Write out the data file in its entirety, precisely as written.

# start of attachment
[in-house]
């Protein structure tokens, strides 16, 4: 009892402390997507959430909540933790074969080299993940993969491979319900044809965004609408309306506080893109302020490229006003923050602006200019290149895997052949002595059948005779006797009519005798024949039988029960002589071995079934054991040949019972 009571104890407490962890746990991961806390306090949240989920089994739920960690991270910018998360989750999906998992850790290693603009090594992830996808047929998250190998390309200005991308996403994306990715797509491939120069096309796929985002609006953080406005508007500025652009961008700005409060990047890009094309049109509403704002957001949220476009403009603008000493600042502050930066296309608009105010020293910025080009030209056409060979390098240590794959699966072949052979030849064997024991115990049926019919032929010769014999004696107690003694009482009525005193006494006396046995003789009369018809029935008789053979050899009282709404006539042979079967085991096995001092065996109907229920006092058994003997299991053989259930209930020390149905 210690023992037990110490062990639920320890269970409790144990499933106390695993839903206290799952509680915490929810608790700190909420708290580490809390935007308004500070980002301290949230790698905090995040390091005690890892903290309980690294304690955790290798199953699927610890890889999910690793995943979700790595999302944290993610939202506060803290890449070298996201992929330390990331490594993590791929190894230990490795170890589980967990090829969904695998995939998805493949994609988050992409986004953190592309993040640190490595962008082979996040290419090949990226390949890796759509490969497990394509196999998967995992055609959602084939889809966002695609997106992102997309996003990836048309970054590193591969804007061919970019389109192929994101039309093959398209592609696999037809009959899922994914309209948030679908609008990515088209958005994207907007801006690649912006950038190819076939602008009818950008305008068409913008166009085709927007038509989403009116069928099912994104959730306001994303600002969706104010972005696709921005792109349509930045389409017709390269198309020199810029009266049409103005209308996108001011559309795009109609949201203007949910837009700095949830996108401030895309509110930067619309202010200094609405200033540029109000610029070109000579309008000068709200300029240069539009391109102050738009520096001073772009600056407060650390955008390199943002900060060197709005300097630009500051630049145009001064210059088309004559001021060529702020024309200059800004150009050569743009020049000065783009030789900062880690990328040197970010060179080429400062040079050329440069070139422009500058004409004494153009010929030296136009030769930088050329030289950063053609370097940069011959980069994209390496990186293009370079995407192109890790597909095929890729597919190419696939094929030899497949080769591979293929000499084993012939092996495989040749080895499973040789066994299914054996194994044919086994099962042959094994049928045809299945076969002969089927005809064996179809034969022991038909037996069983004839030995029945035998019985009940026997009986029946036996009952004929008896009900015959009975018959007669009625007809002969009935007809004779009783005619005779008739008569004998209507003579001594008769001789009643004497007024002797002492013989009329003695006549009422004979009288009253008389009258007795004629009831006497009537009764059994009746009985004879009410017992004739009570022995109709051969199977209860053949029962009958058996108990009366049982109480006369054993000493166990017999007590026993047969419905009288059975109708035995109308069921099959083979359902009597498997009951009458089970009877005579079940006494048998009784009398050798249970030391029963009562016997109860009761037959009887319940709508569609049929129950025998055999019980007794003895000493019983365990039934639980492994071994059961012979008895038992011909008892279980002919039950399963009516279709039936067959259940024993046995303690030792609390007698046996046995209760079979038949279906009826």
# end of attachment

[in-house]
């Protein structure tokens, strides 16, 4: 009892402390997507959430909540933790074969080299993940993969491979319900044809965004609408309306506080893109302020490229006003923050602006200019290149895997052949002595059948005779006797009519005798024949039988029960002589071995079934054991040949019972 009571104890407490962890746990991961806390306090949240989920089994739920960690991270910018998360989750999906998992850790290693603009090594992830996808047929998250190998390309200005991308996403994306990715797509491939120069096309796929985002609006953080406005508007500025652009961008700005409060990047890009094309049109509403704002957001949220476009403009603008000493600042502050930066296309608009105010020293910025080009030209056409060979390098240590794959699966072949052979030849064997024991115990049926019919032929010769014999004696107690003694009482009525005193006494006396046995003789009369018809029935008789053979050899009282709404006539042979079967085991096995001092065996109907229920006092058994003997299991053989259930209930020390149905 210690023992037990110490062990639920320890269970409790144990499933106390695993839903206290799952509680915490929810608790700190909420708290580490809390935007308004500070980002301290949230790698905090995040390091005690890892903290309980690294304690955790290798199953699927610890890889999910690793995943979700790595999302944290993610939202506060803290890449070298996201992929330390990331490594993590791929190894230990490795170890589980967990090829969904695998995939998805493949994609988050992409986004953190592309993040640190490595962008082979996040290419090949990226390949890796759509490969497990394509196999998967995992055609959602084939889809966002695609997106992102997309996003990836048309970054590193591969804007061919970019389109192929994101039309093959398209592609696999037809009959899922994914309209948030679908609008990515088209958005994207907007801006690649912006950038190819076939602008009818950008305008068409913008166009085709927007038509989403009116069928099912994104959730306001994303600002969706104010972005696709921005792109349509930045389409017709390269198309020199810029009266049409103005209308996108001011559309795009109609949201203007949910837009700095949830996108401030895309509110930067619309202010200094609405200033540029109000610029070109000579309008000068709200300029240069539009391109102050738009520096001073772009600056407060650390955008390199943002900060060197709005300097630009500051630049145009001064210059088309004559001021060529702020024309200059800004150009050569743009020049000065783009030789900062880690990328040197970010060179080429400062040079050329440069070139422009500058004409004494153009010929030296136009030769930088050329030289950063053609370097940069011959980069994209390496990186293009370079995407192109890790597909095929890729597919190419696939094929030899497949080769591979293929000499084993012939092996495989040749080895499973040789066994299914054996194994044919086994099962042959094994049928045809299945076969002969089927005809064996179809034969022991038909037996069983004839030995029945035998019985009940026997009986029946036996009952004929008896009900015959009975018959007669009625007809002969009935007809004779009783005619005779008739008569004998209507003579001594008769001789009643004497007024002797002492013989009329003695006549009422004979009288009253008389009258007795004629009831006497009537009764059994009746009985004879009410017992004739009570022995109709051969199977209860053949029962009958058996108990009366049982109480006369054993000493166990017999007590026993047969419905009288059975109708035995109308069921099959083979359902009597498997009951009458089970009877005579079940006494048998009784009398050798249970030391029963009562016997109860009761037959009887319940709508569609049929129950025998055999019980007794003895000493019983365990039934639980492994071994059961012979008895038992011909008892279980002919039950399963009516279709039936067959259940024993046995303690030792609390007698046996046995209760079979038949279906009826």